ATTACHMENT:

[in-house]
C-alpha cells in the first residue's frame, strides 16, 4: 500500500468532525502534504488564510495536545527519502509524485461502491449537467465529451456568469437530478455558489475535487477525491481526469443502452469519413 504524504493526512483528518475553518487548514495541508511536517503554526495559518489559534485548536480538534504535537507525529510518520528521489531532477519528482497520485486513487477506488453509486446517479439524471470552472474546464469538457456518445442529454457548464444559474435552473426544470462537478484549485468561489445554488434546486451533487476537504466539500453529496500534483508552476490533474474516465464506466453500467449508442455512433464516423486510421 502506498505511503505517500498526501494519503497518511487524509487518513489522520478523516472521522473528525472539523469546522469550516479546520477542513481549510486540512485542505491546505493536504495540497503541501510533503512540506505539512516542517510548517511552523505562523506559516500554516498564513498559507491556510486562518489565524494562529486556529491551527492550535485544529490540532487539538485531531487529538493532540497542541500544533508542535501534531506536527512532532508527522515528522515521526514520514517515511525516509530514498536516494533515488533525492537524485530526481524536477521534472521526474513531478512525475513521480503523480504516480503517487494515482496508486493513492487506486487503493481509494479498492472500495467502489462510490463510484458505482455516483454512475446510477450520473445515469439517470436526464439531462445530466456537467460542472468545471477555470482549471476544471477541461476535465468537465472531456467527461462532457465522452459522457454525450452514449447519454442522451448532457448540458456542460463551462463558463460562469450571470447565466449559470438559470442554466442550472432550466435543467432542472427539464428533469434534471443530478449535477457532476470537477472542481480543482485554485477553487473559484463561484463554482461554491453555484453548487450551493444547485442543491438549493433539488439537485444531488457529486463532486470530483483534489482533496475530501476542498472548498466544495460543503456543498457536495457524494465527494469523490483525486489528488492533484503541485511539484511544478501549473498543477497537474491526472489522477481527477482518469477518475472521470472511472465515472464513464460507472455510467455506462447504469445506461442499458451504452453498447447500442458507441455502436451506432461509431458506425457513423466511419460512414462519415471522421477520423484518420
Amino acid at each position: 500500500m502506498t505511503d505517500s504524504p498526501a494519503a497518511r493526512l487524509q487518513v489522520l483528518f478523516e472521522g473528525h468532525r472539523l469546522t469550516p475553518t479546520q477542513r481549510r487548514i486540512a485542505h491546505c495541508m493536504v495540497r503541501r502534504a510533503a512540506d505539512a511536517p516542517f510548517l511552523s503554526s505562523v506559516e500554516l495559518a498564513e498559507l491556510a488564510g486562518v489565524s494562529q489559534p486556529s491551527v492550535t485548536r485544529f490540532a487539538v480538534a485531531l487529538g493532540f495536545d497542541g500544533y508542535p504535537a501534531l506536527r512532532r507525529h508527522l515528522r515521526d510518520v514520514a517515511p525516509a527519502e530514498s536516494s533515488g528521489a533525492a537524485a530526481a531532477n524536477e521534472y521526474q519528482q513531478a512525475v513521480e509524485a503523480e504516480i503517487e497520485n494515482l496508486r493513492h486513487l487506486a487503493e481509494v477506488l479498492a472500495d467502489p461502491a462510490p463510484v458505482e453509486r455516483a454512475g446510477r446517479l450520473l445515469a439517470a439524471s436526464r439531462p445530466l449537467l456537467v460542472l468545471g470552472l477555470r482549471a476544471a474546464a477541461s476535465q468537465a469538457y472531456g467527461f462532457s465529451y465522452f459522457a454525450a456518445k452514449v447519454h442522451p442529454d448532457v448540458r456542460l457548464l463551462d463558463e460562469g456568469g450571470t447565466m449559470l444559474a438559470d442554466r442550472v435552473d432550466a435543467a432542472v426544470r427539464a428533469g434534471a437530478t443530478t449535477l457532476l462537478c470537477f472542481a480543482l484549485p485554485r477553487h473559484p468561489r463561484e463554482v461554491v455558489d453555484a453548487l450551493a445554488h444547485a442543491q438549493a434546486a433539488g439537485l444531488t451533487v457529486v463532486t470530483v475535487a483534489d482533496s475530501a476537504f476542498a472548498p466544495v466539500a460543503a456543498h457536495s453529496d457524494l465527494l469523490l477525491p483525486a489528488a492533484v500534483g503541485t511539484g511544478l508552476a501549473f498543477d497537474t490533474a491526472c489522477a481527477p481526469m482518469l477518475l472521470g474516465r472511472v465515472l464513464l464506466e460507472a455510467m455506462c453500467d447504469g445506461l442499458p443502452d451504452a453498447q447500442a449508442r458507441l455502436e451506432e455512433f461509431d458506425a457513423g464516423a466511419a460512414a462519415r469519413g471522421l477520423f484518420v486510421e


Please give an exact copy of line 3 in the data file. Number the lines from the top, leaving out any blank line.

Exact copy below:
Amino acid at each position: 500500500m502506498t505511503d505517500s504524504p498526501a494519503a497518511r493526512l487524509q487518513v489522520l483528518f478523516e472521522g473528525h468532525r472539523l469546522t469550516p475553518t479546520q477542513r481549510r487548514i486540512a485542505h491546505c495541508m493536504v495540497r503541501r502534504a510533503a512540506d505539512a511536517p516542517f510548517l511552523s503554526s505562523v506559516e500554516l495559518a498564513e498559507l491556510a488564510g486562518v489565524s494562529q489559534p486556529s491551527v492550535t485548536r485544529f490540532a487539538v480538534a485531531l487529538g493532540f495536545d497542541g500544533y508542535p504535537a501534531l506536527r512532532r507525529h508527522l515528522r515521526d510518520v514520514a517515511p525516509a527519502e530514498s536516494s533515488g528521489a533525492a537524485a530526481a531532477n524536477e521534472y521526474q519528482q513531478a512525475v513521480e509524485a503523480e504516480i503517487e497520485n494515482l496508486r493513492h486513487l487506486a487503493e481509494v477506488l479498492a472500495d467502489p461502491a462510490p463510484v458505482e453509486r455516483a454512475g446510477r446517479l450520473l445515469a439517470a439524471s436526464r439531462p445530466l449537467l456537467v460542472l468545471g470552472l477555470r482549471a476544471a474546464a477541461s476535465q468537465a469538457y472531456g467527461f462532457s465529451y465522452f459522457a454525450a456518445k452514449v447519454h442522451p442529454d448532457v448540458r456542460l457548464l463551462d463558463e460562469g456568469g450571470t447565466m449559470l444559474a438559470d442554466r442550472v435552473d432550466a435543467a432542472v426544470r427539464a428533469g434534471a437530478t443530478t449535477l457532476l462537478c470537477f472542481a480543482l484549485p485554485r477553487h473559484p468561489r463561484e463554482v461554491v455558489d453555484a453548487l450551493a445554488h444547485a442543491q438549493a434546486a433539488g439537485l444531488t451533487v457529486v463532486t470530483v475535487a483534489d482533496s475530501a476537504f476542498a472548498p466544495v466539500a460543503a456543498h457536495s453529496d457524494l465527494l469523490l477525491p483525486a489528488a492533484v500534483g503541485t511539484g511544478l508552476a501549473f498543477d497537474t490533474a491526472c489522477a481527477p481526469m482518469l477518475l472521470g474516465r472511472v465515472l464513464l464506466e460507472a455510467m455506462c453500467d447504469g445506461l442499458p443502452d451504452a453498447q447500442a449508442r458507441l455502436e451506432e455512433f461509431d458506425a457513423g464516423a466511419a460512414a462519415r469519413g471522421l477520423f484518420v486510421e